The law will not take effect until Jan. 1, 2022. The Massachusetts Attorney General will be responsible for its enforcement.
Locally, 80.8 percent of Medford voters and 83.9 percent of Somerville voters voted yes on Question 3, according to the Boston Globe.
The New England Brown Egg Council, which wrote the opposition statement in the state’s Information for Voters guide, argued that the law would increase food prices. Citizens for Farm Animal Protection, however, says that it will make food safer and more humane.
Massachusetts voters passed Question 4 yesterday, legalizing medical and recreational marijuana use, possession, cultivation and distribution for individuals aged 21 and older.
The victory comes after a fierce public battle between the question’s proponents and critics that has played out over the last few months in the media and through advertising, including a near-million dollar contribution from the Archdiocese of Boston, according to The Atlantic.
Four other states — California, Nevada, Maine and Arizona — had ballot questions addressing the legalization of recreational marijuana as well, with California also voting yes at press time.
Massachusetts and California join Washington, Colorado, Oregon and Alaska in their recreational marijuana laws.
Nate Krinsky, a member of Tufts Progressive Alliance who canvassed for Yes on 4 before election day, said that the vote was a victory not only for marijuana users but also for low-income communities that had been disproportionately victimized by the war on drugs.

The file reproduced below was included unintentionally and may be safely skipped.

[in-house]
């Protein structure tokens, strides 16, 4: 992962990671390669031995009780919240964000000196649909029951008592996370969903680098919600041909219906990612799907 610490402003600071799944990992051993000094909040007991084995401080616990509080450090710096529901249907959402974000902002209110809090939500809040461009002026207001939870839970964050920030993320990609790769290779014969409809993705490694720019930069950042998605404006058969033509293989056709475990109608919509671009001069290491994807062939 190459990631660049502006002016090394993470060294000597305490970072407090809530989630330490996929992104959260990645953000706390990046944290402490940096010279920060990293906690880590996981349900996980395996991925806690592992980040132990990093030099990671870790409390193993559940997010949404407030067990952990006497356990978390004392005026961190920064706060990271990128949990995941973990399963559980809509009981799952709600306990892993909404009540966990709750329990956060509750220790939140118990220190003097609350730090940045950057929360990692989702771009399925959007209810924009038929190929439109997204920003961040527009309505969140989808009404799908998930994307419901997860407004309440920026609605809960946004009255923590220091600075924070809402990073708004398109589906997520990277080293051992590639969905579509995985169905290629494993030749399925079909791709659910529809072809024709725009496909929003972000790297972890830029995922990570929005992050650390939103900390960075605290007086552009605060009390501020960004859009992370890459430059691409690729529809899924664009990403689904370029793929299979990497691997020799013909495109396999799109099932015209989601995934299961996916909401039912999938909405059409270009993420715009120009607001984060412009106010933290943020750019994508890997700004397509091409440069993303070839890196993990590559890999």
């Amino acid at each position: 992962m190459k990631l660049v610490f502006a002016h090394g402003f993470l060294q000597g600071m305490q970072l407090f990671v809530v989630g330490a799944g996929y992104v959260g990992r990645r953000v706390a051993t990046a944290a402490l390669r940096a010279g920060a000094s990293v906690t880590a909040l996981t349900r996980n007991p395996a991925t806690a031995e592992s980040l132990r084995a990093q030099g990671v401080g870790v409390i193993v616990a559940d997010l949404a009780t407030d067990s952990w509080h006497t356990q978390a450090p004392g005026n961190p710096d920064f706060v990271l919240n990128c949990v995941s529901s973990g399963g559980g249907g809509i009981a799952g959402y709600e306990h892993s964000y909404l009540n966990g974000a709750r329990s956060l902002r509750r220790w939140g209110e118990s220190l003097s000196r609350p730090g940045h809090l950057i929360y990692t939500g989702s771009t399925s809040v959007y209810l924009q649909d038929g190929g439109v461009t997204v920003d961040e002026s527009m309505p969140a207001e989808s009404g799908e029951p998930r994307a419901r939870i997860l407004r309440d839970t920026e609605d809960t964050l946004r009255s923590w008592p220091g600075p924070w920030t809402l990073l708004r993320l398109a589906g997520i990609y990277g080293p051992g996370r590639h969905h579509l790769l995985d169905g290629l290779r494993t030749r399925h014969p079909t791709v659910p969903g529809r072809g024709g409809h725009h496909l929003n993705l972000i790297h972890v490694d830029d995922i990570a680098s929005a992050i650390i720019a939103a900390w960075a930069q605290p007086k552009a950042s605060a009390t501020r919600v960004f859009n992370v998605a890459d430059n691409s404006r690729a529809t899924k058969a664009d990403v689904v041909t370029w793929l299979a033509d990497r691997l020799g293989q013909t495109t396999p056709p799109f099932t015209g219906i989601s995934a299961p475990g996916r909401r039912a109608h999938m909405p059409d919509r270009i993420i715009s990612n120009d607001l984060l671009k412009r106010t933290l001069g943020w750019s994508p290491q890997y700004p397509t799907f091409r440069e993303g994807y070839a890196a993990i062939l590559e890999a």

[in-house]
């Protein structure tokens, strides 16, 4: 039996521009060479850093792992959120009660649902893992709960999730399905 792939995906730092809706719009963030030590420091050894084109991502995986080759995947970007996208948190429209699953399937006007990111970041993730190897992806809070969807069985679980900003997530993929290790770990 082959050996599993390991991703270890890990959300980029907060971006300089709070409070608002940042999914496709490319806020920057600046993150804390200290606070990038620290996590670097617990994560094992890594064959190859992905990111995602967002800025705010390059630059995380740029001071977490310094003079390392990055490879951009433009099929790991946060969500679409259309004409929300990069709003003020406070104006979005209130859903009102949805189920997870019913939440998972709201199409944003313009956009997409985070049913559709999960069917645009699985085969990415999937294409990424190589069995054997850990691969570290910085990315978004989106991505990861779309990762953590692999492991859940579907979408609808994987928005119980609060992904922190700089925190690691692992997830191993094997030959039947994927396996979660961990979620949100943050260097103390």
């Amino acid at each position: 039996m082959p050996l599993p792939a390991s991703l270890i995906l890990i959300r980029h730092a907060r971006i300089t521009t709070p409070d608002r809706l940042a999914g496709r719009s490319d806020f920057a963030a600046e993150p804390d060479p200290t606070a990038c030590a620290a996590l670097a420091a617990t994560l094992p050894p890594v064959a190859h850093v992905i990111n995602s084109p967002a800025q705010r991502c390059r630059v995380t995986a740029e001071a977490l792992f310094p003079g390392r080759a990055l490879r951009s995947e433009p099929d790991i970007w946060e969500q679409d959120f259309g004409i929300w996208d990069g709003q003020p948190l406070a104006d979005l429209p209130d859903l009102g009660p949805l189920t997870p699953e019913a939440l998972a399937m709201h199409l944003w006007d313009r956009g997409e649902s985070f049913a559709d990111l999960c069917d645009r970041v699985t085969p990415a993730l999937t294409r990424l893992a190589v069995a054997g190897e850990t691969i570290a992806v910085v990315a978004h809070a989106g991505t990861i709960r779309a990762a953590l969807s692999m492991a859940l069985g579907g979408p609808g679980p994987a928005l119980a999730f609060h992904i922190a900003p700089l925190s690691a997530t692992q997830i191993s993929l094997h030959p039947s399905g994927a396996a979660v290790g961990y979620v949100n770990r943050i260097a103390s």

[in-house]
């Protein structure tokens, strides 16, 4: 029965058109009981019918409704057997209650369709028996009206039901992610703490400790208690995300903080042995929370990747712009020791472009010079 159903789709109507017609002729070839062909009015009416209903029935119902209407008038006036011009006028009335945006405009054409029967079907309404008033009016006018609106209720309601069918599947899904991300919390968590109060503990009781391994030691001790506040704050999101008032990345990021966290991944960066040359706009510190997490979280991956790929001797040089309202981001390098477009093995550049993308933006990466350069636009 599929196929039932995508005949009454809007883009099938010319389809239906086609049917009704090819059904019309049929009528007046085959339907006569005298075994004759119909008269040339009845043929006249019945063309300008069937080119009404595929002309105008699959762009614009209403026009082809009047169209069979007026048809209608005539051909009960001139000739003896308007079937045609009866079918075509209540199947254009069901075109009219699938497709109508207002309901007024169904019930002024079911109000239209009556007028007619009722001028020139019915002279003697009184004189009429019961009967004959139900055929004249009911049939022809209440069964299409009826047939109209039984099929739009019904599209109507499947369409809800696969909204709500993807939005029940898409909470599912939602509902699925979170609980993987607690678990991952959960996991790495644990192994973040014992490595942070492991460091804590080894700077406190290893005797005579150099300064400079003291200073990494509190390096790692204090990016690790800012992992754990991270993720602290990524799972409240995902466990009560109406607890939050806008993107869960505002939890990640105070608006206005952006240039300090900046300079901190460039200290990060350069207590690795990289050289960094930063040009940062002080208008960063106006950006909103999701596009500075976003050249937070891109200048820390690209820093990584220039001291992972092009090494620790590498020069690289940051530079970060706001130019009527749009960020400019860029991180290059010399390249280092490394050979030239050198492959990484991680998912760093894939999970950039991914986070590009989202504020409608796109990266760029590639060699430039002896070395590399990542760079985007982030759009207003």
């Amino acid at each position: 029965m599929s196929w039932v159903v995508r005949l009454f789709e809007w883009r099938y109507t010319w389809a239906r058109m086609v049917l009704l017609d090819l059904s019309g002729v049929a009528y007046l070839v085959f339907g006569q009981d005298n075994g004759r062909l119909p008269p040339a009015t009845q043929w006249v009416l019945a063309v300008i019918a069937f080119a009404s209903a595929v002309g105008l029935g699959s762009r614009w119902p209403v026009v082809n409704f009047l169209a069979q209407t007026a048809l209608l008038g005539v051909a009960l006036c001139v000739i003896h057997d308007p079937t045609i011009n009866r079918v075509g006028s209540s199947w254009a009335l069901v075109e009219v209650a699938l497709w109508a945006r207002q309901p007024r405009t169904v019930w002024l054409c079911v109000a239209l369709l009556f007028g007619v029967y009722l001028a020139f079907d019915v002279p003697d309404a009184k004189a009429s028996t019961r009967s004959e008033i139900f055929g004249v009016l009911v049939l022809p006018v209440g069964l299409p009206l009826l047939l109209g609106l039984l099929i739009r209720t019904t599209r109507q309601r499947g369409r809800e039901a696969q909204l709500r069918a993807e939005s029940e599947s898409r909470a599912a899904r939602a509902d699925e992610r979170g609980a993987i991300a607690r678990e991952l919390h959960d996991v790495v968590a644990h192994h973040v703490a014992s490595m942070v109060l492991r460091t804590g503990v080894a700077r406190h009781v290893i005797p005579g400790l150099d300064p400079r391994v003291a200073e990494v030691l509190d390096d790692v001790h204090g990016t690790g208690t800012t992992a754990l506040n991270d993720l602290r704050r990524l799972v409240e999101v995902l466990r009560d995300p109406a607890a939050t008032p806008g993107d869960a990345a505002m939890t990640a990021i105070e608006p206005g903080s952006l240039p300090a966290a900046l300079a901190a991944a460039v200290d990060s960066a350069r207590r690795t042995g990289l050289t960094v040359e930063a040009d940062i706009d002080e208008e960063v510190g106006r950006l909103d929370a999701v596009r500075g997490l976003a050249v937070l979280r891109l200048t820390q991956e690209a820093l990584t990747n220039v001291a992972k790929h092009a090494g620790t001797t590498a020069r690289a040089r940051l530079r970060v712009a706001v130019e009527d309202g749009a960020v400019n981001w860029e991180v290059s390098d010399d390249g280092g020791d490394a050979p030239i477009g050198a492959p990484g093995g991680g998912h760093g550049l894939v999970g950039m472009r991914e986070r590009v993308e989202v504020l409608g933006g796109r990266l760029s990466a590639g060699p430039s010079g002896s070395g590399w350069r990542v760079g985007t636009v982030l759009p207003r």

“We believe it’s imperative to end our backwards drug laws and move toward an era of common sense drug reform,” Krinsky, a sophomore, told the Daily in an electronic message before the vote passed. “We’re optimistic that voters in our state will choose to be on the right side of history and be a part of the larger legalization trend that’s happening on the national level.”
Tufts Executive Director of Public Relations Patrick Collins did not respond to the Daily’s request for comment regarding how this might affect university policy by press time.
Locally, 75.6 percent of Somerville voters voted yes on the question, while 58.1 percent of Medford voters voted yes, according to the Boston Globe.
Somerville voters passed Question 5, authorizing the city to raise property taxes to pay for a new high school in the city. With all precincts reporting, 72 percent of Somerville residents voted yes, according to CBS Boston.
According to the City of Somerville’s website, the new high school will cost $256 million, with $120 million paid for by the Massachusetts School Building Authority and $136 million to be footed by the city.
The website states that a new high school is needed because the high school building is old, structurally deficient and obsolete. Officials estimate that the city would incur roughly the same costs if the city chose to renovate the existing structure.
Annual debt service payments will be phased in for Somerville property owners over the course of several decades. Taxes will peak in 2027, with the average two-family home paying an extra $349 in taxes, according to the city’s website.